صور الصفحة
النشر الإلكتروني

observed that logic had been his favourite pursuit in youth, and recommended it to all young divines. Of his mode of life at the University we know little; he appears to have possessed habits of application which prevented his entering with a congenial spirit, into the gaieties and temptations that surrounded him. In addition to both capacity and inclination to acquire knowledge, he seems always to have had a pleasing propensity to adorn his conduct with the graces of integrity and virtue, and took pains to give to morals of a mere earthly temper, the brightest polish they were capable of receiving. Besides mental endowments and a character of no ordinary kind, nature had favoured him with a most attractive and commanding person, as well as handsome expressive features, indicating all the characteristics of manly open intelligence. Frank and unreserved in conversation, freely communicating his own thoughts, and courteously listening to others, he became an agreeable companion to such as appreciated the value of his society, and was respected by the whole circle of his acquaintance. But the scions of virtue and morality had been grafted on the wild stem of human nature, and produced nothing but blossoms; it was when his heart became changed by the grace of God, that they ripened into fruit.

Mr. Walker proceeded to his degree of B.A. and took orders in the year 1737. His first curacy was the parish of Dodescomb Leigh, in the vicinity of his native place, which he held only till August, 1738. He discharged the duties of a pastor at this early period of life, with great diligence, and his private cha

racter was altogether unimpeachable. He left his parish at the request of Lord Rolle, who invited him to undertake the tuition of his youngest brother during a journey through France, a proposal to which the advantages of travelling abroad induced him readily to yield. While on this tour, he seems to have cultivated with great diligence, those lighter accomplishments which give a grace and charm to the man of letters, particularly the arts of music and dancing, in both of which he excelled. After being thus employed for two years, he returned home, and went to reside at Lanlivery, in Cornwall, as curate to his friend Mr. Nicolas Kendall, canon of Exeter, and archdeacon of Totness. On the death of the archdeacon in the spring of 1740, Mr. Walker was presented to the vicarage of his parish, to hold during the minority of a nephew of Walter Kendall, Esq. patron of the living.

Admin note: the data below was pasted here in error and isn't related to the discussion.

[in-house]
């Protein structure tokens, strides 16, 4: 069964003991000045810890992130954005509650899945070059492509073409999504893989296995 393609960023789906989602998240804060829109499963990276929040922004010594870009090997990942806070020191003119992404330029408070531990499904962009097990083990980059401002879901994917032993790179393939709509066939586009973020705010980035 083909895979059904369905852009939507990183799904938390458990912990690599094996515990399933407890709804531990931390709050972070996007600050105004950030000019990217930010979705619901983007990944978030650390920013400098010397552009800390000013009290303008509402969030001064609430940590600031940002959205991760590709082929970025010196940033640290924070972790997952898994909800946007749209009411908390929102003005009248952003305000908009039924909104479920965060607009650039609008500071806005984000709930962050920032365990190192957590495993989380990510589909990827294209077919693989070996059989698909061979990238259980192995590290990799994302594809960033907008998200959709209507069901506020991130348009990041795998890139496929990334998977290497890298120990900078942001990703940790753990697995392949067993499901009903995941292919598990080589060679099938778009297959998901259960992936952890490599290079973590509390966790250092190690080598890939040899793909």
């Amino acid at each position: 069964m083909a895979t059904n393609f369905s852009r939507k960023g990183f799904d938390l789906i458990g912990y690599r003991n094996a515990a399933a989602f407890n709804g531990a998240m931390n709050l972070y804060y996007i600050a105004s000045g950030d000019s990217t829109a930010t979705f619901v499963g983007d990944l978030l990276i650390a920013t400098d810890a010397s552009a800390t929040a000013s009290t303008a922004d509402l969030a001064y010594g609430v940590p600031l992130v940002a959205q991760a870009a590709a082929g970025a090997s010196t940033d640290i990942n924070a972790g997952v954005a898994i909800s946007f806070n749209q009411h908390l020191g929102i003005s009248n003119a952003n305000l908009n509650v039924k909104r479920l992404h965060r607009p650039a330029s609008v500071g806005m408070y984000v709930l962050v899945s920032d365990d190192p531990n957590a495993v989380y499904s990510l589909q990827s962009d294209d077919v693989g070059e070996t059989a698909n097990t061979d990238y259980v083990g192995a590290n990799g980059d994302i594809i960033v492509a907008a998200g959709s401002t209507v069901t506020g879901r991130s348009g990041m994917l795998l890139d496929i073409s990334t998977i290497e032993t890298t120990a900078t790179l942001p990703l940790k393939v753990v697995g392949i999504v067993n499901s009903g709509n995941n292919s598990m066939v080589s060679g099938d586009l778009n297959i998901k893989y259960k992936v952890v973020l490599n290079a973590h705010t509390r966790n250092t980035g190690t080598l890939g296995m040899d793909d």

During the time Mr. Walker continued at Lanlivery, he was both a teacher and an example of virtue. His talents rendered him an attractive preacher, while his decorous life and fascinating manners ensured him much affection and respect. He reproved, exhorted, and watched over the people of his flock, preaching, catechising, and visiting diligently in private; nor could any minister more sincerely deplore evident unfruitfulness in his spiritual vineyard. His husbandry, however, extended only to the branches; he was unacquainted with the nature and cultivation of the root. While under a severe sickness in the year 1744, he dictated a letter, to be sent in case he should not recover, as his dying remonstrance to certain of his

parishioners, whose names he desired to be taken down. These persons had been the most inattentive to his admonitions, and he thus manifested a sincere interest in their welfare. Could he have seen an outward decency in these individuals, he would have died content, and discovered the defects of his ministry in another world; but it pleased a gracious Providence to raise him from the bed of sickness, and to shew him the insufficiency of all virtue that does not spring from a heart, made acquainted with its natural enmity against God and holiness, reconciled to him through the death of Christ, and purified by the holy, and therefore necessarily reforming operations of the divine Spirit.